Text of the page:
A scientist who dressed for a speech in a glamorous gown at the behest of a group of young girls has gone viral for inspiring other young “sparkling geeks.”
Rita J. King was recently cleaning out her closet when she came across the sparkly dress she wore while giving a 2011 speech at a TedXYouth@NASA event in Hampton, Virginia.
“Cleaning out my closet, I came across this gown and remembered the little girls who sent me a letter and asked me to wear something sparkly for a talk I gave at NASA so they could believe that scientists could also be sparkly,” she wrote on Twitter alongside a photo of the dress.
King, who at the time was a futurist at the National Institute of Aerospace, NASA’s think tank in Langley, Virginia, tells PEOPLE the request came from a woman involved with organizing the event who knew several young girls who were going to be in attendance and wanted to see a “sparkling geek.”
“I figured, ‘You know what? I’m gonna do it,’” she says. “I think it’s important to know your audience and the point of that talk was to inspire kids to think about reinventing systems that they’re going to grow up into.”
King bought the dress specifically for the occasion, and hasn’t worn it since, though she says stumbling upon it again made her emotional because its significance has only grown over the last eight years.
“I think this is a particularly painful time for woman,” she tells PEOPLE. “We are facing the pain of society changing and that’s difficult. … The way I look at it is sequins are kind of like the sun on the sea. It’s beautiful, but the power lies in the sea under the surface. And hopefully the message is part of what’s making people resonate, and the message is that kids are growing up into systems that need them to reinvent them.”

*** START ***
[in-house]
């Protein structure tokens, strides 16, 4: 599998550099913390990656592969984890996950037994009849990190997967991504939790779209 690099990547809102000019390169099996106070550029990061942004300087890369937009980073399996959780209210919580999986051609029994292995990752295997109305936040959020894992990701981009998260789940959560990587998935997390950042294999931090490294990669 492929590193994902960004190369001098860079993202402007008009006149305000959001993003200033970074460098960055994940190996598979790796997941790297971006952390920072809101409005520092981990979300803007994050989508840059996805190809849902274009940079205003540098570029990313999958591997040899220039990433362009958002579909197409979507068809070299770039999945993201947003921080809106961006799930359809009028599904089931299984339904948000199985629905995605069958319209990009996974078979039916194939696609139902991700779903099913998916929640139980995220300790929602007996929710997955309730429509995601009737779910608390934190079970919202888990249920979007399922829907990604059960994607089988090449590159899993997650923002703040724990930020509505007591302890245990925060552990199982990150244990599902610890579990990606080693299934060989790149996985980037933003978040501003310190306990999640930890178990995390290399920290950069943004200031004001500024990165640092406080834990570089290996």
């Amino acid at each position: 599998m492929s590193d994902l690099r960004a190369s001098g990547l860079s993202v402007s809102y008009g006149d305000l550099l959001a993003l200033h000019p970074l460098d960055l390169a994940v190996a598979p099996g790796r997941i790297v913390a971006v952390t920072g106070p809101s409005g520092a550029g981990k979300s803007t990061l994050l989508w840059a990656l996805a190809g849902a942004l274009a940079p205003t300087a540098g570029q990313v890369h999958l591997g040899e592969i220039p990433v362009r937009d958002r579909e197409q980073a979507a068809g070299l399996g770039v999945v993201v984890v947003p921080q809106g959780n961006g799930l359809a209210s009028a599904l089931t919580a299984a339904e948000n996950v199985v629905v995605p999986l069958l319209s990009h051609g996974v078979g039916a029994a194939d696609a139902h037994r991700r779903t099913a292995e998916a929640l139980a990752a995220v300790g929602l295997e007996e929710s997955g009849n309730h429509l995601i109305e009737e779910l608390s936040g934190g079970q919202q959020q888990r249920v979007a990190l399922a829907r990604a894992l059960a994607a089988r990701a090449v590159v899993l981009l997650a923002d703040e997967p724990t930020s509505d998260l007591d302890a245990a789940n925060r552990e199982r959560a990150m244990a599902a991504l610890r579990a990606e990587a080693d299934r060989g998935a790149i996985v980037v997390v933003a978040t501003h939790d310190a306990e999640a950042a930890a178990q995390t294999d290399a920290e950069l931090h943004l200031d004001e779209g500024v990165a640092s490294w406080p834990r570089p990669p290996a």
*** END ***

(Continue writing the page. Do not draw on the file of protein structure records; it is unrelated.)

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King, a futurist and executive vice president for business development and co-director of Science House, says she’ll never get rid of the gown, and has even thought about possibly giving another talk while wearing it.
Until then, her message of embracing sparkle in science has reached many on social media.
“My daughter is obsessed with all things sparkly, and she also likes to use tools and tinker. I love that she can see women like you!” user @tankwasp wrote.
Added user @katiekawaii, “This is so important. The idea that masculine is serious and feminine is frivolous limits the options girls see for themselves and their future lives. This shows them that they don’t have to pick between their interests and their identities. Science is for everyone. Thank you!”